As you are making your tasty snack, you may be wondering, how do you cut mozzarella balls for pizza?
The cheese is so soft, perhaps you should just pull it apart, rather than cut it.
Is there a recommended thickness for slices of mozzarella?
Does it make a difference if it is for putting on a pizza or in a salad?
What about shredding mozzarella, is that easier?
Why is mozzarella shaped like a ball anyway?
Let’s find the answer to all these cheesy questions!
Cutting mozzarella balls for pizza involves draining the cheese from its preserving liquid and patting it dry with a paper towel. Once drained, use a sharp knife to slice the mozzarella into even, thin pieces. Alternatively, you can tear the cheese by hand for a more rustic appearance. Distribute the mozzarella evenly over the pizza for optimal melting and coverage.
Should You Cut, Shred or Tear Mozzarella for Pizza?
Handling mozzarella is a bit of a slippery task, and you might wonder if you should try and cut it, or just tear it apart.
Or even shred it.
Obviously, mozzarella is a very soft cheese, and unless you have a very sharp knife, you might struggle to cut it into very thin slices.
If you put thicker slices of mozzarella on top of your pizza, they are not going to melt very effectively.
You could be left with blobs of cheese and a soggy crust, which is not what you were hoping for!
It’s possible to tear the mozzarella instead, but then you are going to end up with irregular pieces rather than nice round slices.
This won’t affect the taste, though; you may just need to spread them evenly over the topping.
Shredding is another possibility, but again, the softness of the mozzarella will be a drawback.
You could end up with mozzarella clogging up your grater, getting stuck in the holes, and not leaving you with any cheese you can actually use!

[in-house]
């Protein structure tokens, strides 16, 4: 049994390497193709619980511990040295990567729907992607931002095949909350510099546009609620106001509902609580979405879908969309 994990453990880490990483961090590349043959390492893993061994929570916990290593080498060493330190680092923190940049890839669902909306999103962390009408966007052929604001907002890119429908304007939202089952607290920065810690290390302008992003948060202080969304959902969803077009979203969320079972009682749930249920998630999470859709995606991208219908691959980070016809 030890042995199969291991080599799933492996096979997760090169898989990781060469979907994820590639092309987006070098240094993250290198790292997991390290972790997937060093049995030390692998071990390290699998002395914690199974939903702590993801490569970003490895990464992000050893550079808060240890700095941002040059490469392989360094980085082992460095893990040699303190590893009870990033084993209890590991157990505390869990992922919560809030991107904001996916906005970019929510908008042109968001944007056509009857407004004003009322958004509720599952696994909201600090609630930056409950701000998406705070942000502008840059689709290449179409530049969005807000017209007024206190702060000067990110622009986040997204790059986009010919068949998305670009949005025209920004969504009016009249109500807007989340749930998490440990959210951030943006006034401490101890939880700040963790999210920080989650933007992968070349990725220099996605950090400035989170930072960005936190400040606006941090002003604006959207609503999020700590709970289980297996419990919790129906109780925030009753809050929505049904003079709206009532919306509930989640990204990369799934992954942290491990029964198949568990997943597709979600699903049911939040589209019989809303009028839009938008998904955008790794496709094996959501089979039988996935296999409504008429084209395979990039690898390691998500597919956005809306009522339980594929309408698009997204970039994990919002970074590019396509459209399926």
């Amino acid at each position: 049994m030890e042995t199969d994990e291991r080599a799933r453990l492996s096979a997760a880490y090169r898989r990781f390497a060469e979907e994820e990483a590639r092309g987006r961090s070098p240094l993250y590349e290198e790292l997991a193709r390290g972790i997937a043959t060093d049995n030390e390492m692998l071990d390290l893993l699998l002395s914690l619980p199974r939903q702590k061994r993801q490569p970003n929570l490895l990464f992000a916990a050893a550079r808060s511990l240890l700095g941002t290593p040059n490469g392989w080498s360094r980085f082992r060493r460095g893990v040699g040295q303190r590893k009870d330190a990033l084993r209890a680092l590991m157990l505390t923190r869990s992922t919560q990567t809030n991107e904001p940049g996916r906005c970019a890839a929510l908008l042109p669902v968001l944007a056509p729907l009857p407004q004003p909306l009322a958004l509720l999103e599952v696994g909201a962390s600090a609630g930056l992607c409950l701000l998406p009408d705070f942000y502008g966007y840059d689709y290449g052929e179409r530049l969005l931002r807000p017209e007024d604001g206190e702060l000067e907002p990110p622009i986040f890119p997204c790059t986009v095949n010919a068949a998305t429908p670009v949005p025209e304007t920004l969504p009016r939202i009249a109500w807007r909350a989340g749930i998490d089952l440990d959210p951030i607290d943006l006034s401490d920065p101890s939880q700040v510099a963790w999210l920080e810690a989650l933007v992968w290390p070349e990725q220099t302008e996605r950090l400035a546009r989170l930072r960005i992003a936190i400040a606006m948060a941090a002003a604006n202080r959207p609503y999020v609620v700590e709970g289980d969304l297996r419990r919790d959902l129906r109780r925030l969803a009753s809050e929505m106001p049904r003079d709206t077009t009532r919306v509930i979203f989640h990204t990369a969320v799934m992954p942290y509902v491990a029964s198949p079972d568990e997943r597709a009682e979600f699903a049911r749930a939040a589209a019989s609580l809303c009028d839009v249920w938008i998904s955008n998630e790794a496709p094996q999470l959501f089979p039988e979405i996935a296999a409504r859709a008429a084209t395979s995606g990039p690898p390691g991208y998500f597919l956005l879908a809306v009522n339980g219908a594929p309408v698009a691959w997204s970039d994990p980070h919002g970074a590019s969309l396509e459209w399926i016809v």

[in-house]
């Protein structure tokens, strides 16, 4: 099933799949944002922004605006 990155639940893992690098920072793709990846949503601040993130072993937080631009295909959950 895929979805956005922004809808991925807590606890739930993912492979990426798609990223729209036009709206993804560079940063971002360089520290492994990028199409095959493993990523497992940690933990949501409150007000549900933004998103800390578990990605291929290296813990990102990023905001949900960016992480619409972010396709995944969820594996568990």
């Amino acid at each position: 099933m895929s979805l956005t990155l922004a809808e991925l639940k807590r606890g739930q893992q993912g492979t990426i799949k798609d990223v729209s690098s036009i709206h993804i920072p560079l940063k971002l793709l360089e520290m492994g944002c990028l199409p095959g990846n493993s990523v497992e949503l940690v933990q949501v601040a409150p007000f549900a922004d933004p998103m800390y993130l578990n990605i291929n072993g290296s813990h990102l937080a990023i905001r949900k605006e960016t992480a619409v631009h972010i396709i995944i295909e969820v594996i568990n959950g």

One recommendation is to put the mozzarella in the freezer first, but for no more than 10 minutes.
Make sure you dry it first, as well, so the outside of the cheese doesn’t ice over.
Partially frozen mozzarella will be easier to cut, tear and shred, so it’s definitely an option you might want to consider.
Of course, all the above advice assumes you are using a high-quality mozzarella with high moisture content.
Instead, you may wish to purchase pizza mozzarella which has a lower moisture content.
You can find it in blocks rather than the traditional ball shape.
This will make it easier to slice or shred.
And for the ultimate convenience, you can buy ready-shredded mozzarella that you simply sprinkle on top of the pizza.
Why is Mozzarella Shaped Like a Ball?
Perhaps you have often wondered why is mozzarella ball-shaped.
To answer that better, let’s look at how mozzarella is made.
The highest quality mozzarella is made from buffalo milk, but cow’s milk is perfectly acceptable.
The milk is heated with the addition of rennet, live cultures, and acid, which forms it into curds.
These curds are drained for several hours.
The next part of the process is to immerse the curds in salted hot water, and this is what softens them.
The curds form what is known as stracciatella (strings), and as the mozzarella is stretched and kneaded, these cheese strings start coming together in a ball shape.
Eventually, one large ball of mozzarella is formed, and the cheesemaker cuts pieces from it to roll into smaller balls to retain the stringy texture.
If you pull a mozzarella ball apart, you can see the stracciatella, and these give it texture and give us that lovely stringiness we enjoy on a pizza!
Mozzarella also comes in other sizes, and the smaller balls are known as bocconcini, which are particularly delicious when breaded and deep-fried!
Mozzarella Cheese: How to Cut It for Pizza
Mozzarella is a very soft cheese with high moisture content, which makes it difficult to cut.
Tearing or shredding the cheese is also somewhat of a challenge.
Freezing the mozzarella for 10 minutes can make the task easier.
It is also possible to buy pizza mozzarella that has lower moisture content and is easier to slice.
Mozzarella naturally forms into a ball shape during the cheesemaking process.
Don’t be afraid of getting to grips with your mozzarella, now you know how to cut it!
Another question you may be pondering once you have cut your cheese is why mozzarella goes orange and whether it is a problem.